As if I have a choice.
When I saw this post on Mark Kersetter’s blog I was utterly enthralled with his response, with his heartfelt experiences. I found it to be eloquent, articulate, and profound. I really, really didn’t wanna write this after reading his post. But I’ll give it my best shot. Frankly, I think he only picked me so I’d stop trolling through his archives.
What? My boys got a Playstation for their birthdays and no longer want anything to do with me. So I was bored. Geesh. LOL.
Writing, for me, is about release. I release the pressure in my head, shuffle words into some random fashion in the vain attempt to make sense of the things that I don’t understand. So much of my life has been one bit of confusion crashing into uncertainty and then disintegrating into disappointment—that often I feel as though I’m adrift in choppy water with no row, no life jacket—nothing solid. So writing becomes the vessel that’s tangible and real—the lifeline I cling to. Writing is the only thing that makes sense.
But it’s also torture. For whatever reason, when I take to text, all that comes out of me is bitter and cruel. Words become pain, become anger, become hate, become lies, become weapons, and become truth. They morph on the white screen in front of me so that I don’t even know what I’m saying until the last period is written.
Not that I’m bitching. It is what it is. And there’s purity to the gritty stuff, you know? There’s honesty there. And honesty is all that matters to me. I want to peel back each layer of my flesh and examine each element until I am comfortable with what I see. If I can sort out my head—if I can dissect and destroy all my weaknesses then maybe, just maybe, I’ll learn to like myself. Or at least respect my attempts at writing or painting, for that matter.
The thing is...I never set out to be a writer or a blogger or anything in this vein. I'm an artist. That's how I've always identified myself. I paint. But I am also a free spirit and when I was in college I took a bunch of classes outside of my major (I majored in painting). One of the classes I took was a "Women in Writing" course. It had feminist themes and required a lot of personal essays. One essay in particular was tough for me. We were asked to write about our bodies.
At the time I was in the throes of a miserable marriage, still dealing with the effects of being sexually abused as a child, and coming to terms with the fact that I'd married someone who kicked me every chance he got. My point? I hated my body. When I was thin, I attracted a lot of male attention. I never learned how to deal with that. For a long time I honestly believed the only thing I was meant to be was a sex object. I felt very much like I was cursed and I think that's why I gained so much weight. I think I packed on pounds as a form of body armor. "If I'm fat and gross, then I'll be safe cuz no one will touch me." It's not that I consciously thought that, but in retrospect, I think that was why I ended up being 5' tall and weighing 330 lbs. Yeah. you read that right. That's what self-hate does to a person.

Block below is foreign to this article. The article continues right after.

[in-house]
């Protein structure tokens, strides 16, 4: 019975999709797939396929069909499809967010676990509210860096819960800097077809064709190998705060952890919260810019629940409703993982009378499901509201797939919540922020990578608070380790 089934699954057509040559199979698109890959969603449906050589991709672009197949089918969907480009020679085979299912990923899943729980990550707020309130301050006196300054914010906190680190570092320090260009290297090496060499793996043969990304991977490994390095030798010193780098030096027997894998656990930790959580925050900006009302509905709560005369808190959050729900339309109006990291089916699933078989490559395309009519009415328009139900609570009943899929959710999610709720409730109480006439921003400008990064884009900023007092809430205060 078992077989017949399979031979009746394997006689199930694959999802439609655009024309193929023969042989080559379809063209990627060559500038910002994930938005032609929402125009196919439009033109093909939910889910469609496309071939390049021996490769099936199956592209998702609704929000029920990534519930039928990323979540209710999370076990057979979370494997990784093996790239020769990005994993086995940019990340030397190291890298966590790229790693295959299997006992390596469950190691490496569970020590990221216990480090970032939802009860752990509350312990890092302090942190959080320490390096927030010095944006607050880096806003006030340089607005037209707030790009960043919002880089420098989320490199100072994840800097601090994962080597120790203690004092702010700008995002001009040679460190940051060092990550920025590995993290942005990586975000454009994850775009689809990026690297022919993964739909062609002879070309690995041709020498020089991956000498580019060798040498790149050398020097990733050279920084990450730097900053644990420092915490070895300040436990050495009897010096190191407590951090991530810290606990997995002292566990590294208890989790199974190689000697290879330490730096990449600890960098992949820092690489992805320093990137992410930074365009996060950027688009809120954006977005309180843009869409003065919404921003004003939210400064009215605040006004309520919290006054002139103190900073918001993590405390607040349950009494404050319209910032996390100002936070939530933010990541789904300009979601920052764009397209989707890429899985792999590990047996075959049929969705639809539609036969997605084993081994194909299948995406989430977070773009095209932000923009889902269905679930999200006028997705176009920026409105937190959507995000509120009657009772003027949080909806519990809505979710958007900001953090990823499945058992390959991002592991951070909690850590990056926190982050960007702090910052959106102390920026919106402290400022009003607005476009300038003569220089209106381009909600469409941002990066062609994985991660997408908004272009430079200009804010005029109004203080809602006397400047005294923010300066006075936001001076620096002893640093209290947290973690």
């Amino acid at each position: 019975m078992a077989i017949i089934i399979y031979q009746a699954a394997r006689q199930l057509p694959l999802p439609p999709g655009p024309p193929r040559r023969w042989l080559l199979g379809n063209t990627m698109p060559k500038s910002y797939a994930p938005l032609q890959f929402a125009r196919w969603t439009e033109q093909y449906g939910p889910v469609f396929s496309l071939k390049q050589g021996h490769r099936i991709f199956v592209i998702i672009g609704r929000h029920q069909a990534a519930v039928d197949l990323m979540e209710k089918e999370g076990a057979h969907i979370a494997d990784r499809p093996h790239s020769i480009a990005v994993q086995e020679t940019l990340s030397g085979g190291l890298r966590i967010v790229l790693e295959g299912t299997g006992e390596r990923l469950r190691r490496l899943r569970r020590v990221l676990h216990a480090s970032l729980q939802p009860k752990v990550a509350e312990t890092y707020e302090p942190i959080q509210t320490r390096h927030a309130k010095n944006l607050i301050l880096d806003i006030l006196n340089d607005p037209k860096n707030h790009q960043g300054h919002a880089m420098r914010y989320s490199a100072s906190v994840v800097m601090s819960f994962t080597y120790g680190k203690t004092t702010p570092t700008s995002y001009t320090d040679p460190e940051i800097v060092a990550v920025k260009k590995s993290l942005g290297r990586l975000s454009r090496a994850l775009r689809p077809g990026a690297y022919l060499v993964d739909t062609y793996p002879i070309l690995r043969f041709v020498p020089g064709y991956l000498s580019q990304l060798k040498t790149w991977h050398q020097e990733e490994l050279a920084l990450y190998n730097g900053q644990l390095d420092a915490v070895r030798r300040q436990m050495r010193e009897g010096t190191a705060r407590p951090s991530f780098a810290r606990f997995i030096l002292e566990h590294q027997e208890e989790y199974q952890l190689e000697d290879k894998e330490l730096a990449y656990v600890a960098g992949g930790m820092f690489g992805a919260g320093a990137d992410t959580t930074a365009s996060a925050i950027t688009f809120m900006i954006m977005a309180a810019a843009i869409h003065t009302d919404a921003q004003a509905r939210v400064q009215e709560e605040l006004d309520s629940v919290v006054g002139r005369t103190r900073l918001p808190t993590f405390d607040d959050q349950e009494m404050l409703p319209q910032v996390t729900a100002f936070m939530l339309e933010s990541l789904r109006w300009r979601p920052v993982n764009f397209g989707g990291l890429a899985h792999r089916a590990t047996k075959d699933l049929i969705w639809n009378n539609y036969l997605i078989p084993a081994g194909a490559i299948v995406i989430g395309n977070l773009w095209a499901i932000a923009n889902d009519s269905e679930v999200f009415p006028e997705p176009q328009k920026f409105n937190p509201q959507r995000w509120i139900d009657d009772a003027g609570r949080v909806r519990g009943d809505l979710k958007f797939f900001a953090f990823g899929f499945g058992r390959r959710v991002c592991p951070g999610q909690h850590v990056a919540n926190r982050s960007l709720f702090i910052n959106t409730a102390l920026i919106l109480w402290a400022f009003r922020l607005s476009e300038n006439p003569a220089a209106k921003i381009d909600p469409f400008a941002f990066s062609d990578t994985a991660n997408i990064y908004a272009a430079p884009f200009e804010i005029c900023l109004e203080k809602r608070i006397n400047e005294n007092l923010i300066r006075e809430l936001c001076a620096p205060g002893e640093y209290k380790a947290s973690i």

It's suicide, just another way to die, to fade into oblivion.
So that essay, for me, was like lighting a stick of dynamite and holding it to my breasts while I flung my body onto a landmine. It was...hard to write. I waited till the last minute and I poured a 13 page essay out in less than 3 hours. I didn't edit it. Are you kidding? I couldn't even read it. Coward that I am, I didn't even want to go to class to see how my classmates graded it. (We had to pass out copies to the whole class and grade each others work.) That meant 20 peers standing in judgment.
A fragment of the essay: http://katdelrio.blogspot.com/2009/08/peel-back-skin.html
Imagine my shock when they all loved it, when they gushed and cried over it. I felt paralyzed when my professor told me I should change my major from painting to writing. I didn't. I'm a painter. But I did take more writing courses. And I did start to take the poems and stories that I'd written for years and never fully appreciated more seriously. I also started taking Tae Kwon Do. (I've lost 72 lbs to date--and still going.) I started this blog. I left my ex. The divorce should be final soon. Thank God. I moved to New Mexico from Ohio. That's a lot of changes over a two year span.
So maybe I write to find the pieces of myself that have slipped away and try to fit them back together? Maybe I write to fill the silence in my own head? Maybe I write because it saved my life? Probably I write because it keeps me sane. It's helped me accept my sensuality--to appreciate that sex isn't dirty. It isn't a tool to control someone--that it's okay to be a woman through and through. In that sense writing has empowered me.
Whatever the reasoning, regardless of my dislike of my own writing—I stick with it. I write as if there’s a loaded gun aimed at my temple and if I stop rat-a-tap-tapping at the keys a trigger will lurch and all that will be left is a bloody manuscript. It’s as if I leave my body and pour every ounce of everything that I feel, or have ever felt, onto the page. It’s a wild rush of emotion. It's giving voice to my convictions. I never have a plot. I never even know the characters name before I write. I just start typing, or scribbling in a book, praying that it will make a lick of sense at the end.
So why do I write? Because I have to. Because I’m too pathetic to do anything else. Because there’s a volcano of emotion rumbling beneath the surface of my skin and it’s gotta go somewhere. I write because it’s the path I walk. It's my lifeline.
There’s a Blogger who’s pretty good at writing. He likes to boldly go where few other writers dare. So I think I'll pass the torch to Marc Nash. Well, Marc, why do you write the crazy things you do? :)
I swear Axl is a far better lyricist than he gets credit for.